Yikes! I eat at least half of those items regularly. Luckily, we've been washing all of our produce religiously in a veggie wash called Environne, an all-natural wash that doesn't leave any taste on our food. We've been very happy with it, but we may not actually need it.

After reading about the Dirty Dozen, I tried to find research confirming that commercial produce washes actually work. The good news is they do. The not bad yet a little disappointing news is so does water (see this study, and this one—scroll down to find it). But these studies only tested for surface pesticides. Unfortunately, some pesticides sink in past the skins and can't be washed off. So if you want to reduce the amount of pesticides you ingest every day, try the following:
  1. Eat organic. USDA regulations require that foods labeled "100% organic" must not be exposed to any synthetic pesticides.
  2. Wash your produce well. Soaking your produce and agitating the water will remove many pesticides, although by no means all.
  3. Try a produce wash. You can buy a commercial wash, or even make your own using diluted vinegar and water. Be sure to rinse well, or your veggies may taste like that vinegar!
For an interesting back-and-forth about the benefits of veggie wash, check out the comments on Treehugger. And then think about the fruits and vegetables you eat every day.

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November 26, 2006

Are Your Organic Groceries Really Sustainable?

As the grocery giants jump on the organic bandwagon, their actions beg the question just how sustainable are the organic foods we buy at our local grocery store? If a core reason for buying organic—in addition to the health issue—is to contribute to a smaller, sustainable food economy, then where does our dollar really end up when we walk out with our bag of organic lettuce, or carton of organic milk?

It's no secret that organic is now big business; Wal-Mart has introduced what they call an "aggressive" plan toward sustainability, Safeway has rolled out their "O" brand and, according to a 2002 report, 39% of the U.S. population uses organic products. As a result, many sustainable-minded consumers (that's—hopefully—you and me) are trying to buy their food from smaller, independent companies. But there is one really, really big problem with this approach: it's nearly impossible.

In the chart above (view a larger version at creator Phil Howard's site), you can see how the organic food industry is already dominated by Big Business. Whether you buy from Whole Foods, Safeway or Wal-Mart, that organic milk you just picked up most likely came from cows lined up in feedlots much like conventional cows. So what? you ask. As long as it's legally labeled "organic," what does it matter? Well, for starters:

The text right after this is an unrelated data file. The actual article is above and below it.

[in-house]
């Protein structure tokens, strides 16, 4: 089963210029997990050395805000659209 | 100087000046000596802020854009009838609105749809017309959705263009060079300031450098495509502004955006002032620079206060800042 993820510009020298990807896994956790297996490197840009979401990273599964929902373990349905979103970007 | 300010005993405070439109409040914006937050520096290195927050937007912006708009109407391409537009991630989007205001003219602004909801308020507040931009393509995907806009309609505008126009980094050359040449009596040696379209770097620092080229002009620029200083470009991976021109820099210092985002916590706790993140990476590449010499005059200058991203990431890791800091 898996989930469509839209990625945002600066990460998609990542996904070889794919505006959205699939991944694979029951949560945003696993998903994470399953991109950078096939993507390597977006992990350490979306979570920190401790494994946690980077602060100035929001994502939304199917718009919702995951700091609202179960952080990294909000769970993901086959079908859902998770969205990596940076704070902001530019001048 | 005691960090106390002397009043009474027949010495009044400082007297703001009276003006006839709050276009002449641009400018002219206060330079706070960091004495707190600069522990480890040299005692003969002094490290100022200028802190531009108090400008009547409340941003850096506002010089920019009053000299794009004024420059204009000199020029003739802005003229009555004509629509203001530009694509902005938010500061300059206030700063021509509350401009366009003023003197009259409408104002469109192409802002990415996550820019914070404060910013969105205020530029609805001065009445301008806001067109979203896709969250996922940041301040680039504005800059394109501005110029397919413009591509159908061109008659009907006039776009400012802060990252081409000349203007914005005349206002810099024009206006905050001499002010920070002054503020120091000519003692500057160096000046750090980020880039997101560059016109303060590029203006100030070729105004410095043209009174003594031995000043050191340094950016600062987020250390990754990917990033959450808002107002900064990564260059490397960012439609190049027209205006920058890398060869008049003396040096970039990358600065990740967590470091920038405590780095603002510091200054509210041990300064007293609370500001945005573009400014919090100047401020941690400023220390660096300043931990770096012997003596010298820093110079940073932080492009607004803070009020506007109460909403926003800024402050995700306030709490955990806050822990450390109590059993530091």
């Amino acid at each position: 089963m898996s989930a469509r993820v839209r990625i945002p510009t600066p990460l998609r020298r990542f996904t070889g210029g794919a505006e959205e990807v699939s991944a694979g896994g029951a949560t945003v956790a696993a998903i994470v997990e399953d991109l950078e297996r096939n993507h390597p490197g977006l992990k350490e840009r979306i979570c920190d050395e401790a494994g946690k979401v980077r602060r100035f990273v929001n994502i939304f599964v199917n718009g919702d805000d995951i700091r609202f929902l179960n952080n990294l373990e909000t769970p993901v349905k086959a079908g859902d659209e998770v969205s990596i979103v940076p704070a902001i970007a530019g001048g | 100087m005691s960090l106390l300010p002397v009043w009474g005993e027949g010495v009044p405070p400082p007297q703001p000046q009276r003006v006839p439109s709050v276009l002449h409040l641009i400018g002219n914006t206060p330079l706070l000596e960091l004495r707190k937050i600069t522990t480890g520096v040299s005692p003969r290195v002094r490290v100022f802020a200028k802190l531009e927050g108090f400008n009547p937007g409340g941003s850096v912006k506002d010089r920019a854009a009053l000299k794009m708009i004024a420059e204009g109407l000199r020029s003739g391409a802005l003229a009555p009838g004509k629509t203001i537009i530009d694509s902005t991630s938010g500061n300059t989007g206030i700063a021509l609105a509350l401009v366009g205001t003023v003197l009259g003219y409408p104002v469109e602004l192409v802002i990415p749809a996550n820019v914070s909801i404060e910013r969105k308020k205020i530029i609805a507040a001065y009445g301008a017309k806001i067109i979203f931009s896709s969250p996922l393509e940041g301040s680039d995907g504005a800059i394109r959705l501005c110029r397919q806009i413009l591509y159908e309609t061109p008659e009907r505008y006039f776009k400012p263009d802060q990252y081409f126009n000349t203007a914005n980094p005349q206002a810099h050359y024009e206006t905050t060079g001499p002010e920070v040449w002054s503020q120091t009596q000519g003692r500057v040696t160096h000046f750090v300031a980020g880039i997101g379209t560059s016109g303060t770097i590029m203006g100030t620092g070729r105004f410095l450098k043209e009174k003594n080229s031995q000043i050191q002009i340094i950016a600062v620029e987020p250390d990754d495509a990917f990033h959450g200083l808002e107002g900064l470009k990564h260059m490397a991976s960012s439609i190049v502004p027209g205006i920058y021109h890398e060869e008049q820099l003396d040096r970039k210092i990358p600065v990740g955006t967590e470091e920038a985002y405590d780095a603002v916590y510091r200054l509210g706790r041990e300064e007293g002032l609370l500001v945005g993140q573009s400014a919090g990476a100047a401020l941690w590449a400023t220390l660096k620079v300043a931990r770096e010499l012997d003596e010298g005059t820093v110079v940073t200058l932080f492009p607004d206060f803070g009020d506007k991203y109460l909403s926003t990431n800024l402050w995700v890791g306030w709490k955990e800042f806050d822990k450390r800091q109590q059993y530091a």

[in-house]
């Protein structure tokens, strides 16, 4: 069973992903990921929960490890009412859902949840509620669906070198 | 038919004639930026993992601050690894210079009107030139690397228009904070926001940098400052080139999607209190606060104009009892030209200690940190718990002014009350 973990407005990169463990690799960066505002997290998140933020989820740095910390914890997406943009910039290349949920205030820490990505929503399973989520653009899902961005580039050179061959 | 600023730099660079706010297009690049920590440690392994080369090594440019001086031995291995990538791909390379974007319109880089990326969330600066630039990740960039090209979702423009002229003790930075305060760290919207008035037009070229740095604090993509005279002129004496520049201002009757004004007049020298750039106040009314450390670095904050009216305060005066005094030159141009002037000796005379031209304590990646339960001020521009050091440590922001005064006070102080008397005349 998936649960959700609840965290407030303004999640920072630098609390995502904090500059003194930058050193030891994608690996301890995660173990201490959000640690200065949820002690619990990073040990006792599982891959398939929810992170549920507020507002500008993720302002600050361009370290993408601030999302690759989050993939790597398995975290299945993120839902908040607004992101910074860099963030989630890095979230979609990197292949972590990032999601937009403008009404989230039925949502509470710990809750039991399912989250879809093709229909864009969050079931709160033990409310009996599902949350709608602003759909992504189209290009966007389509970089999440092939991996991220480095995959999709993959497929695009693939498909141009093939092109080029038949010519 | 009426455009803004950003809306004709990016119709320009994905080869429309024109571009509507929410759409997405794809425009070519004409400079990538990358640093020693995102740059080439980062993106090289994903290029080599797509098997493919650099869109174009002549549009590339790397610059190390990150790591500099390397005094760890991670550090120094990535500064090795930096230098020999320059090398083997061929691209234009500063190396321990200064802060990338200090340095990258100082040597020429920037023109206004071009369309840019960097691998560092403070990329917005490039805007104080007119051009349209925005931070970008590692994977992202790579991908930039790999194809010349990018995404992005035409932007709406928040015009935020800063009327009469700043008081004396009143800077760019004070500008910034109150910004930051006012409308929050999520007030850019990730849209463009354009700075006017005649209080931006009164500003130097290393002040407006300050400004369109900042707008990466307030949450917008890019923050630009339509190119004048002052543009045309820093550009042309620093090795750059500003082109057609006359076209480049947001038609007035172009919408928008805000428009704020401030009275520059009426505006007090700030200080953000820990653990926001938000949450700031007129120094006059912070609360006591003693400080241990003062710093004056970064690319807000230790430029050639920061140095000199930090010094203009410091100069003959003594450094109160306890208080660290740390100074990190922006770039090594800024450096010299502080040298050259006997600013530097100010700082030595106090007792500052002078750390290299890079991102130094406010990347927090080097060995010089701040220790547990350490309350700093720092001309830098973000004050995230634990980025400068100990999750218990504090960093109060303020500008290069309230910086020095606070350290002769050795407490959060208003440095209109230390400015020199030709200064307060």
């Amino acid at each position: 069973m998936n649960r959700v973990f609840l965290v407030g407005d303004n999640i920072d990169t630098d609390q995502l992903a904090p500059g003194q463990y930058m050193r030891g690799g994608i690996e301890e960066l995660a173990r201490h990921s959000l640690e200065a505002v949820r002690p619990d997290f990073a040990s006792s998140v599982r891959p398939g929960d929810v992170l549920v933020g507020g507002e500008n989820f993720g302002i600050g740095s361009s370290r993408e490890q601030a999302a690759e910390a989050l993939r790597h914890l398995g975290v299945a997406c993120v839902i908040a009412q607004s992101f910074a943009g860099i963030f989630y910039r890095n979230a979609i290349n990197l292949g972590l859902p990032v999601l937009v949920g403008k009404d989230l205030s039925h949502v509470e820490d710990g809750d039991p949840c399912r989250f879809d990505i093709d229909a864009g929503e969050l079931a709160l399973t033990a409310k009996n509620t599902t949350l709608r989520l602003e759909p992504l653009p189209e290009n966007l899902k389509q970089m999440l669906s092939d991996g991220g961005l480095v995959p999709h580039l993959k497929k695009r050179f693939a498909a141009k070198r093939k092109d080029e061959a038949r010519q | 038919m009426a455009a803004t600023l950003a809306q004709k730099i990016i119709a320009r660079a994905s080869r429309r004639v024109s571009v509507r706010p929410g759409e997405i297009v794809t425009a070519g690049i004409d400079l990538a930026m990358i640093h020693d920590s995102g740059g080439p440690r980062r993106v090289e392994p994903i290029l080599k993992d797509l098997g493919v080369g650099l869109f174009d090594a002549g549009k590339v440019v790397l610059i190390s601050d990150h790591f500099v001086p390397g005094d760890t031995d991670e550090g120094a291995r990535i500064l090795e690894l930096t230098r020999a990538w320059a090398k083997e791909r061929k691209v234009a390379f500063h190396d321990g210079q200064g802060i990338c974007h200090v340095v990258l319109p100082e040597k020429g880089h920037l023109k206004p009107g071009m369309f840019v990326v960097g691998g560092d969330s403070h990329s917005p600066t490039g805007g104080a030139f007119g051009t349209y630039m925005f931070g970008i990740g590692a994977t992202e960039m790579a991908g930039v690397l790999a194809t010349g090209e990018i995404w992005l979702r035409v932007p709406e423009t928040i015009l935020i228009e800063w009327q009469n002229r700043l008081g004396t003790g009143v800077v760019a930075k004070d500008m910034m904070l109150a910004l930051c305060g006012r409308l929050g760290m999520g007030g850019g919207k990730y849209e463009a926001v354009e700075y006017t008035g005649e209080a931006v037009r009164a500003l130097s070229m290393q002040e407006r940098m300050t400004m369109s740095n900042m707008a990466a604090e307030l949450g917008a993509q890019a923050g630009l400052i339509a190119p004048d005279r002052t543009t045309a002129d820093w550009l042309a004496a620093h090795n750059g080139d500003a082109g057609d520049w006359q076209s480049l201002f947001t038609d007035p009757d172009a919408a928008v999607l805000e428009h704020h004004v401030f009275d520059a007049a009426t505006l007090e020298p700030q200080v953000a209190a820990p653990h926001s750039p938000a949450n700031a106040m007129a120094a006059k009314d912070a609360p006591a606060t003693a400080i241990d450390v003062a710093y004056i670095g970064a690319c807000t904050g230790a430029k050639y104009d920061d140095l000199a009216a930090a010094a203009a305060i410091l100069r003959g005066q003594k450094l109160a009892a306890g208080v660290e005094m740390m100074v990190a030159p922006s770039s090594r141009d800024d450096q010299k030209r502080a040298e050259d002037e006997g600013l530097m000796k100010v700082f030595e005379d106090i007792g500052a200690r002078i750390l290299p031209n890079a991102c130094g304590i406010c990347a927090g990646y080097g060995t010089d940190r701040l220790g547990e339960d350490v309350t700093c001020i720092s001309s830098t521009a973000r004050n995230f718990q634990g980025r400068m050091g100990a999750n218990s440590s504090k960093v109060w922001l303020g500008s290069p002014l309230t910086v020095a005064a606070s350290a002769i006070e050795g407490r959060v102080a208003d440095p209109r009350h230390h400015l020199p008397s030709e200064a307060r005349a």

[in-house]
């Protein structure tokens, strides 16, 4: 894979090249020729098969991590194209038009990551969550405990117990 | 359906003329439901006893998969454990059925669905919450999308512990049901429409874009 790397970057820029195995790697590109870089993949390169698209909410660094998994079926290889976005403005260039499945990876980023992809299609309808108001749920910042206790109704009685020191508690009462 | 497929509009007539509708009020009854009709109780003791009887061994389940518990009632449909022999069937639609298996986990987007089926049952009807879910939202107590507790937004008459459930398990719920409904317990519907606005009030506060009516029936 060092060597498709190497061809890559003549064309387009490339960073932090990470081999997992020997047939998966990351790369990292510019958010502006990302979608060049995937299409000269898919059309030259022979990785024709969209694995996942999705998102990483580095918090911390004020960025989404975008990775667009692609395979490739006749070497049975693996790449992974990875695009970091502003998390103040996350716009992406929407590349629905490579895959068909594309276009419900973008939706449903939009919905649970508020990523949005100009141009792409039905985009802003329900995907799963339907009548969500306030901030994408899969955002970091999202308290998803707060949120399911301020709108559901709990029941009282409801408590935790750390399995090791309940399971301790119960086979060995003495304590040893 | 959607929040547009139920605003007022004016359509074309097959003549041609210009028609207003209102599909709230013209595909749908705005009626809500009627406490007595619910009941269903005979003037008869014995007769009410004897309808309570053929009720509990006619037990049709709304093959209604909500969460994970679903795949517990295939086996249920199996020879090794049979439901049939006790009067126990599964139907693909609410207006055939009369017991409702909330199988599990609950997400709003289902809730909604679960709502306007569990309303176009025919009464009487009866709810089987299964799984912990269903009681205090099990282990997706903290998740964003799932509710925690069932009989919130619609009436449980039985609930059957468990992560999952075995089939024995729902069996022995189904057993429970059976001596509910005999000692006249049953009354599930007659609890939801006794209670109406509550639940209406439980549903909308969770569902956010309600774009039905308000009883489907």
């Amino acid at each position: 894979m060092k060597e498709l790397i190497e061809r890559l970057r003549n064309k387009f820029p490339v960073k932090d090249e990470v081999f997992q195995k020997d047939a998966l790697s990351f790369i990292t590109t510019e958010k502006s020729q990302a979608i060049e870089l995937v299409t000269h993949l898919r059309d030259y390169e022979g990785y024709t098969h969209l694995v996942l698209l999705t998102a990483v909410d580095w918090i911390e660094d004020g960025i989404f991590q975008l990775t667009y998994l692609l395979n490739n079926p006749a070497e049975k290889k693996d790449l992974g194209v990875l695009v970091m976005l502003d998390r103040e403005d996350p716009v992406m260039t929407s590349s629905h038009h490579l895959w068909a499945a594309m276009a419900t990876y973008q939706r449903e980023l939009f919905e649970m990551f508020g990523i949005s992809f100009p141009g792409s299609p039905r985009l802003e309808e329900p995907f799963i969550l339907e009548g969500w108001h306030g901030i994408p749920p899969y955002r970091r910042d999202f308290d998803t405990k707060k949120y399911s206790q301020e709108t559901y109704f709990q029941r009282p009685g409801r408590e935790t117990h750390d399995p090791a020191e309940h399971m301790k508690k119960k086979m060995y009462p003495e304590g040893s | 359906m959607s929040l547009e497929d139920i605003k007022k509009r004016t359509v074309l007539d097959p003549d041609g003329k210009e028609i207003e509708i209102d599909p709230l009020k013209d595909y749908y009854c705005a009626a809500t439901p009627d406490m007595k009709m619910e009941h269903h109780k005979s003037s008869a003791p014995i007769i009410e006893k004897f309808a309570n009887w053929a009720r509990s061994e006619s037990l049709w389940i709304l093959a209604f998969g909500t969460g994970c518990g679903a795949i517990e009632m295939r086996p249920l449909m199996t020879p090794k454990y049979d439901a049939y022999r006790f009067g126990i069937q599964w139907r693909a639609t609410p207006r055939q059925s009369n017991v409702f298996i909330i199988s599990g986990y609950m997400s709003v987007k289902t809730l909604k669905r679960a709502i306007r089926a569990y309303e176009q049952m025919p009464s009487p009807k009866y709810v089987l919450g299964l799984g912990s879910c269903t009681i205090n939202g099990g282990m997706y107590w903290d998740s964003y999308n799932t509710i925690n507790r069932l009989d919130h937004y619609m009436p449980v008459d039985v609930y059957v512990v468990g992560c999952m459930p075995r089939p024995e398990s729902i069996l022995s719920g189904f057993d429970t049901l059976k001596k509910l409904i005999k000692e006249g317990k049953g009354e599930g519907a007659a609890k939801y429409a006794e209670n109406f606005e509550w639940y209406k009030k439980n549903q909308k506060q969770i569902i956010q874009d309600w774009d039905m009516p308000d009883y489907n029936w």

1. Large-scale organic producers must ship their goods thousands of miles, depleting fuel resources and causing significant air pollution in the process.
  2. Big Business muscles their way around Washington, diluting USDA definitions of organic and loosening labeling restrictions.
  3. Large-scale organic producers inevitably rely on non-sustainable practices to remain profitable.
But this doesn't mean that you shouldn't buy organic products. In fact, there are plenty of things you can do to buy sustainable organics. Some are simple, while some may take a little more effort:
  1. Read labels: Look for production facilities that are close to home (this is by no means a fool-proof method, but it may help give you an indication of how far the item has traveled).
  2. Visit a farmers' market: Purchasing from nearby producers stimulates your local economy and helps reduce the freight impact of shipping over long distances (find a farmers' market near you).
  3. Subscribe to a vegetable box: Many farms offer a weekly or biweekly delivery service so that you don't have to hunt down organic produce (find a local subscription).

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November 17, 2006

Eating Sustainably, Eating Well

Think about this the next you buy some hamburger meat at Safeway, or Kroger, or some other chain grocery store: according to the Society of Concerned Scientists, 24.6 million pounds of antimicrobials (aka antibiotics commonly used to treat human diseases) are fed to U.S. cattle every year. And that's the stuff fed to livestock that isn't sick. There is growing concern that this kind of antiobiotic pumping can lead to drug resistence in humans, among other problems.

Eating sustainably means avoiding antibacteria-laden meats, produce and other foods. But
sustainable eating doesn't only address the problem of antibiotic resistence. It also helps solve some of these problems: